DOVER, New Hampshire (CNN) - The campaign of vice presidential candidate Sarah Palin said the Alaska governor was unaware of a visit by Russian energy officials to Anchorage on Monday.
Eight high-level officials from Gazprom, Russia’s state-controlled energy conglomerate, traveled to Anchorage earlier this week to meet with the Alaska Department of Natural Resources and the chief executive of ConocoPhillips to discuss energy projects and the possibility of expanding into new markets.
The meeting on Alaskan soil comes at a time of chilly relations between Russia and the United States following Russia’s invasion of Georgia in August. Both Palin and John McCain have been critical of Russian Prime Minister Vladimir Putin on the campaign trail, and Palin raised eyebrows last month in an interview by saying that Putin “rears his head” by dispatching Russian jets into Alaska’s airspace.
Palin has argued that her state’s proximity to Russia, as well as trade missions between Alaska and Russia, have helped give her the foreign policy experience necessary to be Vice President. But the campaign said the governor did not know that the Gazprom delegation was meeting with the commissioner of the Alaska Department of Natural Resources, who is a Palin appointee.
Asked if Palin supports Gazprom doing business in Alaska, an aide to the governor said that “Alaska state officials routinely meet with government representatives from energy companies around the world.”
“Alaska has been, and will remain, very selective about companies with whom they do business,” said Palin spokesperson Tracey Schmitt.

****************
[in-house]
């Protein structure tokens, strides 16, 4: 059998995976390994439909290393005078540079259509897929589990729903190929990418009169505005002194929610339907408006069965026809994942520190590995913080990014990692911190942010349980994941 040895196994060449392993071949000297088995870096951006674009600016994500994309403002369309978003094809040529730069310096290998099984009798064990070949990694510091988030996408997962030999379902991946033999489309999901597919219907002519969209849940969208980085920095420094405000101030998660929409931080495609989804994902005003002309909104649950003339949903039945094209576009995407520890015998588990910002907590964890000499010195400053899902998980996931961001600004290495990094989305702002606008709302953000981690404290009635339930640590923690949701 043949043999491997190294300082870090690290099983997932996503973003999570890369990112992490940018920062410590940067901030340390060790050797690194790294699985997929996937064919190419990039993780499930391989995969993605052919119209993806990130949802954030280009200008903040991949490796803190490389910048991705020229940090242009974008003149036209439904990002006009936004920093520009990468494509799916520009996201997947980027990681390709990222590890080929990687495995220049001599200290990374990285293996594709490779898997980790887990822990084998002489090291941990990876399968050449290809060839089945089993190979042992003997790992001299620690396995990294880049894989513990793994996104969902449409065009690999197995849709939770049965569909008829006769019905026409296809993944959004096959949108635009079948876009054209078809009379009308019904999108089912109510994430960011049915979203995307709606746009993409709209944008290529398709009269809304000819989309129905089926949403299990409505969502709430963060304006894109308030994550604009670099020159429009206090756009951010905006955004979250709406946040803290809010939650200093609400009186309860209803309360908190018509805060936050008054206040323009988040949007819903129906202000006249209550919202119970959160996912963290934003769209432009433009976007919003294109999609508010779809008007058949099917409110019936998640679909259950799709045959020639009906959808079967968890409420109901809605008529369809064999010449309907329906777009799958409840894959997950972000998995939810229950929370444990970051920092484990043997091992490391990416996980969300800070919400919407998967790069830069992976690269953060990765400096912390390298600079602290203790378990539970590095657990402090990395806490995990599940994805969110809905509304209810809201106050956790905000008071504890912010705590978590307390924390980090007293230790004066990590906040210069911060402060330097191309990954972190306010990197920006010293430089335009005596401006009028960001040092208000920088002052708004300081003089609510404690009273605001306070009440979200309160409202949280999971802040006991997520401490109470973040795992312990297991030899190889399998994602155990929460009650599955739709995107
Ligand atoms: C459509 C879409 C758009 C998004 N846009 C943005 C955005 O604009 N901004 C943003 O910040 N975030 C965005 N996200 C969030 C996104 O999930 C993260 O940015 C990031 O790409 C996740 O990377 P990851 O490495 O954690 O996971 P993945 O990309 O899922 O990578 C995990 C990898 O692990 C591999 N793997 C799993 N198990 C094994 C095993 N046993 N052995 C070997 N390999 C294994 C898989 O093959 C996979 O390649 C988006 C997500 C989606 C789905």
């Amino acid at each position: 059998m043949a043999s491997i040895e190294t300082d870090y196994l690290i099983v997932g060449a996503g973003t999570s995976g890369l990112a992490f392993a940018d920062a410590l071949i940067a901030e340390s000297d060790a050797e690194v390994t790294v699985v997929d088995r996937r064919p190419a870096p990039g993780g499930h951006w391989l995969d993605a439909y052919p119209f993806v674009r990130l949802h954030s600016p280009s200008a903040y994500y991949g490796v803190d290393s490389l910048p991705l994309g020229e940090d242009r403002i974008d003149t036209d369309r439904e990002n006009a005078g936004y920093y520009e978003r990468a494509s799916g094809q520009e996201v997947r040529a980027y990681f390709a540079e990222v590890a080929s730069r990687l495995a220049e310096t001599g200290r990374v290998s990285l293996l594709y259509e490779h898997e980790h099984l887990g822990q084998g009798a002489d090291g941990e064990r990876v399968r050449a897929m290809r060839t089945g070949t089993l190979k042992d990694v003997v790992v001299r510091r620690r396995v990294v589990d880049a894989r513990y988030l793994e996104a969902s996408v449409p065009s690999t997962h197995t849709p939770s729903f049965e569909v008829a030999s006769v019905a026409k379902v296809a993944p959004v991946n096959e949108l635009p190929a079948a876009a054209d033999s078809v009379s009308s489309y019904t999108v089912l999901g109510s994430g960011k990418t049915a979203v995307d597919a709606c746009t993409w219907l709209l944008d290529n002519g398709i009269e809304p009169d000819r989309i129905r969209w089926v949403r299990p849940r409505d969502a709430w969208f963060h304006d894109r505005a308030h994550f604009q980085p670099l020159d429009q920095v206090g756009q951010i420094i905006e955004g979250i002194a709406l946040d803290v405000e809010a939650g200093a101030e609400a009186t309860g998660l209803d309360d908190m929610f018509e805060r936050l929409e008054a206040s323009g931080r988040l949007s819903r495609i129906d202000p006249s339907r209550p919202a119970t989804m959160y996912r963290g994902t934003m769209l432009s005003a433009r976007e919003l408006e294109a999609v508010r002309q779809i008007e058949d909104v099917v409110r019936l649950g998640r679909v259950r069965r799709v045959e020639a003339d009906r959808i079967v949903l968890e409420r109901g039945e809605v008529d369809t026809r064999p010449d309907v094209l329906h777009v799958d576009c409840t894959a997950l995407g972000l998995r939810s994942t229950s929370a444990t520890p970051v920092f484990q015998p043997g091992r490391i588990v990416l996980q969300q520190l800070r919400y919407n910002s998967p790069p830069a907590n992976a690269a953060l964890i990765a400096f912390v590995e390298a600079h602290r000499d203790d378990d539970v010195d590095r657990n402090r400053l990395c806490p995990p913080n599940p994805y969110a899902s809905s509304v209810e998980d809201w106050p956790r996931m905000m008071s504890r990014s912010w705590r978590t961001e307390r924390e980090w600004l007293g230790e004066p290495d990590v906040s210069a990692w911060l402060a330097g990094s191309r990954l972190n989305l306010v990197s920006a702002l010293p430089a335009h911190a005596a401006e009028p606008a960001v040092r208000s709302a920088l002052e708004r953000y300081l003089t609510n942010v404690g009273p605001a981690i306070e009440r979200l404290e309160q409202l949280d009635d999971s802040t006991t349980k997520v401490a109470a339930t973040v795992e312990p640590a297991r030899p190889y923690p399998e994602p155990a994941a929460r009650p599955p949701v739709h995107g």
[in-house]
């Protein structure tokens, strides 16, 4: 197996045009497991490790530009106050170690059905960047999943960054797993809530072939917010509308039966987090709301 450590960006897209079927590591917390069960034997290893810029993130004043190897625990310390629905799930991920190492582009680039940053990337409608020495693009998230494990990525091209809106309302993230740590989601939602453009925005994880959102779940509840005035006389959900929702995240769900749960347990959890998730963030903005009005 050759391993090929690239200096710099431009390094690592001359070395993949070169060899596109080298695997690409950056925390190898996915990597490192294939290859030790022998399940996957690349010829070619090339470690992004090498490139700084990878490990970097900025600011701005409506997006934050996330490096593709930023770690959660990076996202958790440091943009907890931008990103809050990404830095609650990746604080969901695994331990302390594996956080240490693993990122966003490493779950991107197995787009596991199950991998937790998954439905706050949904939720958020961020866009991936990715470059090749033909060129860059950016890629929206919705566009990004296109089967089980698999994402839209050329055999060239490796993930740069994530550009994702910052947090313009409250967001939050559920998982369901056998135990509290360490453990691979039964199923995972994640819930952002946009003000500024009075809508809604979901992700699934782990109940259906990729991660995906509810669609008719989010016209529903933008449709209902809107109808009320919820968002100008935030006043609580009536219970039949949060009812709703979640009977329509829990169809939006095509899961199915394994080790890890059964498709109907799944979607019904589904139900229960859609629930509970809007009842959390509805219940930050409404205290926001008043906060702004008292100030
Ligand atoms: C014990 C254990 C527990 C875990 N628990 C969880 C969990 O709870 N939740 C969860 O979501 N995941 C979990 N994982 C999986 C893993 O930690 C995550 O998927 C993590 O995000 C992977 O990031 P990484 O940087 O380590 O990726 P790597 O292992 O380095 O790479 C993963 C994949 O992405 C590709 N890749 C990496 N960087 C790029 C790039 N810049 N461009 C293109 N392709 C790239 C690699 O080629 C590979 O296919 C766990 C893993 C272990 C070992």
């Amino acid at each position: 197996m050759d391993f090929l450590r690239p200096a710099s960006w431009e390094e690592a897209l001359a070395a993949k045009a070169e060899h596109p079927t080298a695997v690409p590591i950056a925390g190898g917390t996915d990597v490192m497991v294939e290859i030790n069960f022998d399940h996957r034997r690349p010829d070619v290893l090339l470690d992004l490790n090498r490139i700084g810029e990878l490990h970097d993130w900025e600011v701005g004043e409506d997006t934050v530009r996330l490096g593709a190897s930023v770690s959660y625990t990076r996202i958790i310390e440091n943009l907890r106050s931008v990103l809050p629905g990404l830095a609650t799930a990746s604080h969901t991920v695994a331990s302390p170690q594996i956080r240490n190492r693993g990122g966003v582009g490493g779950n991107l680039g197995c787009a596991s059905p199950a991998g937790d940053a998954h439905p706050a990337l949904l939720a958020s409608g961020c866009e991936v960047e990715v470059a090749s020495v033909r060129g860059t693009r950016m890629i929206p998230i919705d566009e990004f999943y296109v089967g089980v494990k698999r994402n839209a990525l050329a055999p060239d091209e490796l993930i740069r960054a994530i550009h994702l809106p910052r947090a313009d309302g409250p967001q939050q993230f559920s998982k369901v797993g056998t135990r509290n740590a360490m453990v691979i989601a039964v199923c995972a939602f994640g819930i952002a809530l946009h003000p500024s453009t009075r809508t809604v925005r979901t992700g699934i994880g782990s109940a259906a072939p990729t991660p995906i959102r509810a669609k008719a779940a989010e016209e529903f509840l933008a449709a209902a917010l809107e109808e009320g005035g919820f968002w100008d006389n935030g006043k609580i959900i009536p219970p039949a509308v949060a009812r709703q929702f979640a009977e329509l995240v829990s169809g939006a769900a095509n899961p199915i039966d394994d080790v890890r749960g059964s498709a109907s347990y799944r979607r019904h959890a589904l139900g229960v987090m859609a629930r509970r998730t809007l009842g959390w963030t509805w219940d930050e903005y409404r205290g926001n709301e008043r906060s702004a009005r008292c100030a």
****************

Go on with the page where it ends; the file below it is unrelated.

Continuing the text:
UPDATE: The commissioner of Alaska’s Department of Natural Resources, Tom Irwin, tells CNN he informed Palin’s chief of staff, Mike Nizich, about the meeting before it took place two days ago. Irwin did not know if Nizich had passed the information along to the governor.
Irwin told CNN that he exchanged emails with Palin on Wednesday about energy issues, but that neither of them mentioned the Gazprom meeting in their messages. Despite Palin's absence from the state, Irwin said “it remains business as normal, and the governor has stayed very involved in state activities and is still leading state government.”
He noted that Monday's meeting with the Russian officials actually took place in the governor’s conference room in the Atwood Building in Anchorage, which he said is a common practice for large meetings and only requires on-site approval by office staffers.
Irwin stressed that the meeting with the Russian delegation was simply “a presentation of what they do” and that there was no specific pitch made about any business interest in Alaska.